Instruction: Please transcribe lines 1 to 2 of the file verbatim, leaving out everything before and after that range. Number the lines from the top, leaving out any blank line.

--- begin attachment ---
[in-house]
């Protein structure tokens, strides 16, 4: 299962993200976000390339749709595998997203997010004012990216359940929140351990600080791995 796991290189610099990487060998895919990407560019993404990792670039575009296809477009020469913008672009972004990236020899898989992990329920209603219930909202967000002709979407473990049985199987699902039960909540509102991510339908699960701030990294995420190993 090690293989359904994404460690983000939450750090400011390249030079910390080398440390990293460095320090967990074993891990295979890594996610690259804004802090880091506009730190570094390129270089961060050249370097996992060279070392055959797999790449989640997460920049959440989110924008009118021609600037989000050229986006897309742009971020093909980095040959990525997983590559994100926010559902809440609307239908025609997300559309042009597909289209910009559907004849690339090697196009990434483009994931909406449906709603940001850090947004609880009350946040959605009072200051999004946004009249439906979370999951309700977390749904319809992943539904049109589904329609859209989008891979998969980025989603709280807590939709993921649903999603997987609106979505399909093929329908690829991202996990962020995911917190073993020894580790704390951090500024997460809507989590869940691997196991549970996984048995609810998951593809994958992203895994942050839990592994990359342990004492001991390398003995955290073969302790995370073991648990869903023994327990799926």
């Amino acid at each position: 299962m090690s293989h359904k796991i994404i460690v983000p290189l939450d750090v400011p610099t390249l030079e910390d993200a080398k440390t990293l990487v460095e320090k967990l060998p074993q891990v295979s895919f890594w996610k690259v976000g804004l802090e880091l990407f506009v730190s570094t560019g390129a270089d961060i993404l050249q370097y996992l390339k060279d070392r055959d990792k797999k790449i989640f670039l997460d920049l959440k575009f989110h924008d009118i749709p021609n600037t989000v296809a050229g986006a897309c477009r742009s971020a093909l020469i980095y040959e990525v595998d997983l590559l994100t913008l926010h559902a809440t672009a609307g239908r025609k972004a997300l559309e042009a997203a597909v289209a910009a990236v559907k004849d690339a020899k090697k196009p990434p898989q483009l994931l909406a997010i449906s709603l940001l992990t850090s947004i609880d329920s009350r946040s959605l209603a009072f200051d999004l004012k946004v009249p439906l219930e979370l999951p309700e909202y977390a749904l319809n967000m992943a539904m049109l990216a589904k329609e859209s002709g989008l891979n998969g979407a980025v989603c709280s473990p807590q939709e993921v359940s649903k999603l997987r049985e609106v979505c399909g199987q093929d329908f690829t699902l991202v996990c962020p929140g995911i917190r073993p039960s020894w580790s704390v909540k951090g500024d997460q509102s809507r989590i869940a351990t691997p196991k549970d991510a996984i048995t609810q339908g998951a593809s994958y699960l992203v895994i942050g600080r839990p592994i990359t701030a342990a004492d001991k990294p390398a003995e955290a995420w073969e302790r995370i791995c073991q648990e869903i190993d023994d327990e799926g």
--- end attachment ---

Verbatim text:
[in-house]
């Protein structure tokens, strides 16, 4: 299962993200976000390339749709595998997203997010004012990216359940929140351990600080791995 796991290189610099990487060998895919990407560019993404990792670039575009296809477009020469913008672009972004990236020899898989992990329920209603219930909202967000002709979407473990049985199987699902039960909540509102991510339908699960701030990294995420190993 090690293989359904994404460690983000939450750090400011390249030079910390080398440390990293460095320090967990074993891990295979890594996610690259804004802090880091506009730190570094390129270089961060050249370097996992060279070392055959797999790449989640997460920049959440989110924008009118021609600037989000050229986006897309742009971020093909980095040959990525997983590559994100926010559902809440609307239908025609997300559309042009597909289209910009559907004849690339090697196009990434483009994931909406449906709603940001850090947004609880009350946040959605009072200051999004946004009249439906979370999951309700977390749904319809992943539904049109589904329609859209989008891979998969980025989603709280807590939709993921649903999603997987609106979505399909093929329908690829991202996990962020995911917190073993020894580790704390951090500024997460809507989590869940691997196991549970996984048995609810998951593809994958992203895994942050839990592994990359342990004492001991390398003995955290073969302790995370073991648990869903023994327990799926």